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While injuries down, car vs. deer crashes up across region

The number deer-related accidents Kane County was up most recent reporting period mirroring statewide trend.| AP~file photo

The number of deer-related accidents in Kane County was up in the most recent reporting period, mirroring a statewide trend.| AP~file photo

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by the numbers: deer vs. vehicles crashes in illinois

top counties for 2010

1. Cook 562

2. Madison 475

3. Peoria 458

4. Sangamon 411

5. Will 396

6. LaSalle 364

7. Fulton 357

8. Pike 355

9. Kane 325

10. Lake 320

top counties for 2011

1. Cook 554

2. Madison 472

3. Peoria 435

4. Will 422

5. Fulton 417

6. Sangamon 410

7. Kane 395

8. Pike 362

9. Lake 360

10. LaSalle 339

Illinois traffic
fatalities
involving deer:

2010: 10

2011: 6

Illinois traffic
accidents with
injuries involving deer:

2010: 634

2011: 613

Total number of Illinois deer-vehicle accidents:

2009: 18,849

2010: 17,135

2011: 18,039

About three in every four crashes in 2011 occurred on rural roadways and 71 percent occurred at twilight or nighttime.

Source: Illinois Departments of Transportation and Natural Resources

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Updated: December 13, 2012 6:02AM



The number of deer-related accidents throughout the state is on the rise, and the trend is being seen locally throughout the Fox Valley. In 2011, Illinois residents reported 18,039 deer-related crashes, up 900 from 2010. Though accidents are up, injuries are down, according to the Illinois Department of Transportation.

Experts have described an explosion in deer population around the state. Among the reasons: Deer are living close to subdivisions and in other areas where sportsmen are not allowed to hunt.

In Kendall County, there were 76 car vs. deer crashes in last year, and Plano resident Jeff Guddendorf was the victim of one.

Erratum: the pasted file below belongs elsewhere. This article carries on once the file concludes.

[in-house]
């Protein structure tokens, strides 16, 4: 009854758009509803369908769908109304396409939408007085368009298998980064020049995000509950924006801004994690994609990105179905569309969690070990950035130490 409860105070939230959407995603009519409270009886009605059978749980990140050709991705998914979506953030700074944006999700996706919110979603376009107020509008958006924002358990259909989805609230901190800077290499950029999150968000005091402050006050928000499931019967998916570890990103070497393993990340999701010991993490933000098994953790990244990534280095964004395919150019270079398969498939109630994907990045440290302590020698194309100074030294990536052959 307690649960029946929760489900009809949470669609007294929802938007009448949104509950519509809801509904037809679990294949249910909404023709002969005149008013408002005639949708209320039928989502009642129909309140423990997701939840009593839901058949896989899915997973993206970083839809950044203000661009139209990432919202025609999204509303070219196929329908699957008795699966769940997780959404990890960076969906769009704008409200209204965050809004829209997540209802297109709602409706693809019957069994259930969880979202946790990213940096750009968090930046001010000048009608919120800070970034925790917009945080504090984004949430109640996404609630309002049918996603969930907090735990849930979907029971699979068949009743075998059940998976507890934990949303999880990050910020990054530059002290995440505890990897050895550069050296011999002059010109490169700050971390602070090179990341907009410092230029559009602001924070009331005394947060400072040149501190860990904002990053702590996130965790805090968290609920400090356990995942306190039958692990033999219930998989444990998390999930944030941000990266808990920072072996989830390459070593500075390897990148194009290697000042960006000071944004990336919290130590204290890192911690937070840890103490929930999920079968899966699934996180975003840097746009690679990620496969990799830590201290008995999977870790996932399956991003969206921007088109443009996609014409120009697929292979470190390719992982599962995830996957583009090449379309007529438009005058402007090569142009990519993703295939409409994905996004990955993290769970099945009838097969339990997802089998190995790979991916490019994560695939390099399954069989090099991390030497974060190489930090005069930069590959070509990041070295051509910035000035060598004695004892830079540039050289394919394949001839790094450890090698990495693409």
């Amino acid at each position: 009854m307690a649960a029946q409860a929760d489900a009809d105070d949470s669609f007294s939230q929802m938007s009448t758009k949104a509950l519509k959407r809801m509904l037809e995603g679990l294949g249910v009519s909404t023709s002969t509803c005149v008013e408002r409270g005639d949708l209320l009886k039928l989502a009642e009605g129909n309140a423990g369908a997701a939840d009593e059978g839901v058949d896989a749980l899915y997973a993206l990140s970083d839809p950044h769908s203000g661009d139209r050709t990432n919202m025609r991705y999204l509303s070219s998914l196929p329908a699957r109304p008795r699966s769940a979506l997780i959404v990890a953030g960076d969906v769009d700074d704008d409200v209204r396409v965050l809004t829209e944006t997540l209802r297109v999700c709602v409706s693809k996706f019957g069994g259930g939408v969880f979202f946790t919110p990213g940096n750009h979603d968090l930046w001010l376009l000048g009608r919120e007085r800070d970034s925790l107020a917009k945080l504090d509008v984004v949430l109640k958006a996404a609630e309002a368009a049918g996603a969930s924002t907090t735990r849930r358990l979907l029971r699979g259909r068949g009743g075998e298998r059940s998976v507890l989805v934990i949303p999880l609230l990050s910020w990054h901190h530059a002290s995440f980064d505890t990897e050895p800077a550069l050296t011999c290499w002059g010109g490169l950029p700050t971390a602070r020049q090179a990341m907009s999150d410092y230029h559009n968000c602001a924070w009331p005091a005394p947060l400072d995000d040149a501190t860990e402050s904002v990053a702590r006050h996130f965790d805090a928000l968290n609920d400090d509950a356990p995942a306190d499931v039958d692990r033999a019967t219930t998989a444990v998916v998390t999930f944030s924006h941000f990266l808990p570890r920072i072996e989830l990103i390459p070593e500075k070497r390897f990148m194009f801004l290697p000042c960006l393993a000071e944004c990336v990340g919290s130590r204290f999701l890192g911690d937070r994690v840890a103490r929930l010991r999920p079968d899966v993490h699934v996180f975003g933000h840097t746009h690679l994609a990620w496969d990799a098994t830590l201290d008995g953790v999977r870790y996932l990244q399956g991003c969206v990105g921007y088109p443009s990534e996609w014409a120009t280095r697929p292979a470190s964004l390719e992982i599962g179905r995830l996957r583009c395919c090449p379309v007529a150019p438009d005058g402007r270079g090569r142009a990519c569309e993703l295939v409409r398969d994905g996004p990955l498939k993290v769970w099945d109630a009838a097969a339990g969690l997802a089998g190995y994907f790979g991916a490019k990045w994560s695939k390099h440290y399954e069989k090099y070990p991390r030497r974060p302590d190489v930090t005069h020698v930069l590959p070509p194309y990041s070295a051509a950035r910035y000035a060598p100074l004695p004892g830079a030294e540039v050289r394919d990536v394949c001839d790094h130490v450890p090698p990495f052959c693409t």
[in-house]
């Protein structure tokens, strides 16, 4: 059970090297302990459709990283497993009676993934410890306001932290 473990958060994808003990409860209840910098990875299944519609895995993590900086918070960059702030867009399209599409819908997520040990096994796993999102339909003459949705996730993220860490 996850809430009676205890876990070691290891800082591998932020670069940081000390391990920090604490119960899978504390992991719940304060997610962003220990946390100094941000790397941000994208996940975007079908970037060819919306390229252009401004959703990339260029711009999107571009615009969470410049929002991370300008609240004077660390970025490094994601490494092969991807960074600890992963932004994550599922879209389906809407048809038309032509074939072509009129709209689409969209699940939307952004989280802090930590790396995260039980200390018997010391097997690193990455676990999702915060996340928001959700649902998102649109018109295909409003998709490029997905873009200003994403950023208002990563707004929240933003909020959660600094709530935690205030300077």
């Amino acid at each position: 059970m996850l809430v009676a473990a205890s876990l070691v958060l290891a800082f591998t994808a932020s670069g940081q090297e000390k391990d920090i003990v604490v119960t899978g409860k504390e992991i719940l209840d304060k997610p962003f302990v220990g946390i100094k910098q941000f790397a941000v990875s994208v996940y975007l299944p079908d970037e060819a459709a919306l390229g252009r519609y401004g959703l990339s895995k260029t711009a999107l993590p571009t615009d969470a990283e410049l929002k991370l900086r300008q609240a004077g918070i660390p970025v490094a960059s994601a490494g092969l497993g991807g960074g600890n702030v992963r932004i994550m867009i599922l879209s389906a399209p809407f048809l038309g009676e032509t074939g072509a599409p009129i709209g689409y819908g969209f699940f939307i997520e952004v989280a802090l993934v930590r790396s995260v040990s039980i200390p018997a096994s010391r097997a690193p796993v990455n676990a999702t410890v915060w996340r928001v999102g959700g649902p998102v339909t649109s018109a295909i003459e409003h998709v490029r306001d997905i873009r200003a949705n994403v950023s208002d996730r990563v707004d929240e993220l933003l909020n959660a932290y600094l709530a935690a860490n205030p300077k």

Guddendorf was driving home from Thanksgiving dinner in 2011 when he had an unexpected run-in with a wayward deer.

He was on Route 34, approaching downtown Plano, when he saw what appeared to be a brown lawn waste bag falling from the sky. But instead of a bag of leaves tumbling down, a deer fell instead.

“It’s the last thing I expected to happen,” Guddendorf said of the incident. “I saw it coming down on me from the sky.”

He said he thinks someone ahead of him hit the deer, causing it to go airborne, and fall straight through his windshield.

“It’s just slammed like a ton of bricks and came right through,” he said. “It landed on me and my son.”

The situation was gory, and scary, but both Guddendorf and his 15-year-old son walked away uninjured. The vehicle and the deer wouldn’t have the same fortunate fate.

“We were in a truck; but if we were in a car, who knows what would have happened to us?” he said.

Fatalities fall

Accidents involving deer were responsible for six fatalities statewide in 2011, a decline from 10 in 2010, according to IDOT.

Injuries in these accidents declined from 634 in 2010 to 613 in 2011. IDOT spokesman Josh Kauffman said that they are attributing the decline in fatalities and injuries to increased awareness.

“Obviously that’s a really good sign, that fatalities are 30 percent less,” he said.

The sheer number of accidents, however, is on the rise. For 2011, the most recent data available, Kane County had 395 crashes, up 70 from the 325 crashes in 2010, according to the Illinois Department of Transportation. DuPage County had 131. For other area counties, the 2011 numbers are: LaSalle, 339; Will, 422; DeKalb, 121; and McHenry, 251. Cook County had the most crashes at 554.

According to experts at the University of Illinois Extension, most deer-vehicle collisions occur during October, November and December. May and June are another peak, as 1-year-old deer are moving into new areas.

While such deer-involved crashes can occur anytime, most mishaps happen between the hours of 5 and 10 p.m. and 5 and 8 a.m. because deer are “crepuscular” — meaning that they are most active at dawn and dusk.

The average animal-related auto claim cost is over $3,300, according to Insurance Navy, an association of insurance brokers in Illinois.

Kauffman said that the state won’t know about the 2012 numbers until it receives all the local accident reports, sometime in 2013.

Defensive driving is the best way to avoid hitting these animals, he said.

“Be particularly cautious at dusk and dawn when deer are the most active,” he said.



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